Too Big To Fail: Why Anonymous And Hacktivism Will Go On After Sabu

Earlier today, authorities descended on a hacker called Sabu and five of his cohorts, who are now in custody, with little love lost between him and the bigger Anonymous group with which they were associated. The reports claim that Sabu (real name, Hector Xavier Monsegur) had been an informant for months over the group’s hacking, distributed denial of service, and other attacks used to bring down websites against which they were protesting.

That’s an explosive betrayal that seems almost too dramatic to be true. But while the news today has surely rocked a lot of people, for those closely involved with this movement, experts in the field of online security believe it is unlikely to make much of a difference longer term.

Quite simply, Anonymous is too big to fail.

“Anonymous is a huge sprawling octopus, and Sabu and his buddies are just a few suckers,” said Graham Cluley, a senior technology consultant with online security company Sophos.

Cut those off and the creature will continue to function — and if anything it will only be even more cross than before.

There’s no real estimate about how many people are involved with the group, but the kinds of attacks that have marked Anonymous’ work recently, DDoS attacks, rely on big networks of users operating in unison, “like a sledgehammer,” said Cluley.

Unlike other cases like Megaupload, where the central repository of information shut down, or the LulzSec arrests, which went after specific hackers who broke down firewalls, all these Anonymous networks need to do is follow a little light organization and they can continue to function. Anonymous’ supporters have said as much themselves: “Anonymous has grown beyond LulzSec and Sabu,” it noted earlier today, quoting the title of an article written on the Death + Taxes blog on the arrests.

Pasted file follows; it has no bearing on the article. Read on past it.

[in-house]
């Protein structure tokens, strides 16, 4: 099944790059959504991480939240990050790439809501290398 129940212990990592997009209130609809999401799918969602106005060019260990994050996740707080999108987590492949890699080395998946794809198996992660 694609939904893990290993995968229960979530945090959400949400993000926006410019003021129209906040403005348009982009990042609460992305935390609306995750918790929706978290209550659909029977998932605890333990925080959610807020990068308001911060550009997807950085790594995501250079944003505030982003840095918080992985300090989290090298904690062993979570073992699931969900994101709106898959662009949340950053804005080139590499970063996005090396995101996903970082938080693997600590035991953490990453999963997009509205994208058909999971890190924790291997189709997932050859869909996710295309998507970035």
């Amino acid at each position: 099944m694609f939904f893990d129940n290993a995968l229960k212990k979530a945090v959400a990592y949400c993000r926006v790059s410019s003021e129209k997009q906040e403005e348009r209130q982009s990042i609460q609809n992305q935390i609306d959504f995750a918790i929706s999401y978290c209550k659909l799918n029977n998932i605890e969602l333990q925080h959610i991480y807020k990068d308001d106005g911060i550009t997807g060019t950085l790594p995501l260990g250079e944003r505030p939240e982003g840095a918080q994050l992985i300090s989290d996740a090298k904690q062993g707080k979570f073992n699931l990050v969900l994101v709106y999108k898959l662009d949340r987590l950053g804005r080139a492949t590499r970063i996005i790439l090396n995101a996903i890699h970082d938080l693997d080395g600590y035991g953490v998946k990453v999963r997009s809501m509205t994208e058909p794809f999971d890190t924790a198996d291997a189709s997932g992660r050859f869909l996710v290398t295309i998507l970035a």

I came in contact with the power of that crowd first-hand once.

Before I joined TechCrunch, I was with, and it was there that I first came into direct contact with Anonymous. Writing about a series of DDoS attacks that the group was leveling against a host of media companies in response to the Megaupload shut-down, I wrote a post in which I picked up on some info YourAnonNews had tweeted out hours before, about its size.

Over 9,000 followers, screamed my headline. And in response, YourAnonNews, a speaker of sorts for Anonymous, which has over half a million followers, tweeted that out. Twice. Sarcastically, no doubt. The effect? A DDoS attack on paidContent, of course.

That kind of thing doesn’t happen single-handedly but through big networks. And that number will have only grown since January. (Fingers crossed they don’t attempt to see if they can take down TechCrunch, too.)

What’s next? Cluley told me that he wasn’t surprised when he saw that Monsegur had been named.

He said his name had been circulating around networks that he monitors for months, and some may have already been suspecting him of snitching.

He added that there have been other names mentioned, too, that were not among the list of people named across the U.S., Ireland and the U.K. That could point to further arrests ahead, or just the loss of a few more suckers on the angry Anonymous octopus.

[Image: Morten Brekkevold, Flickr]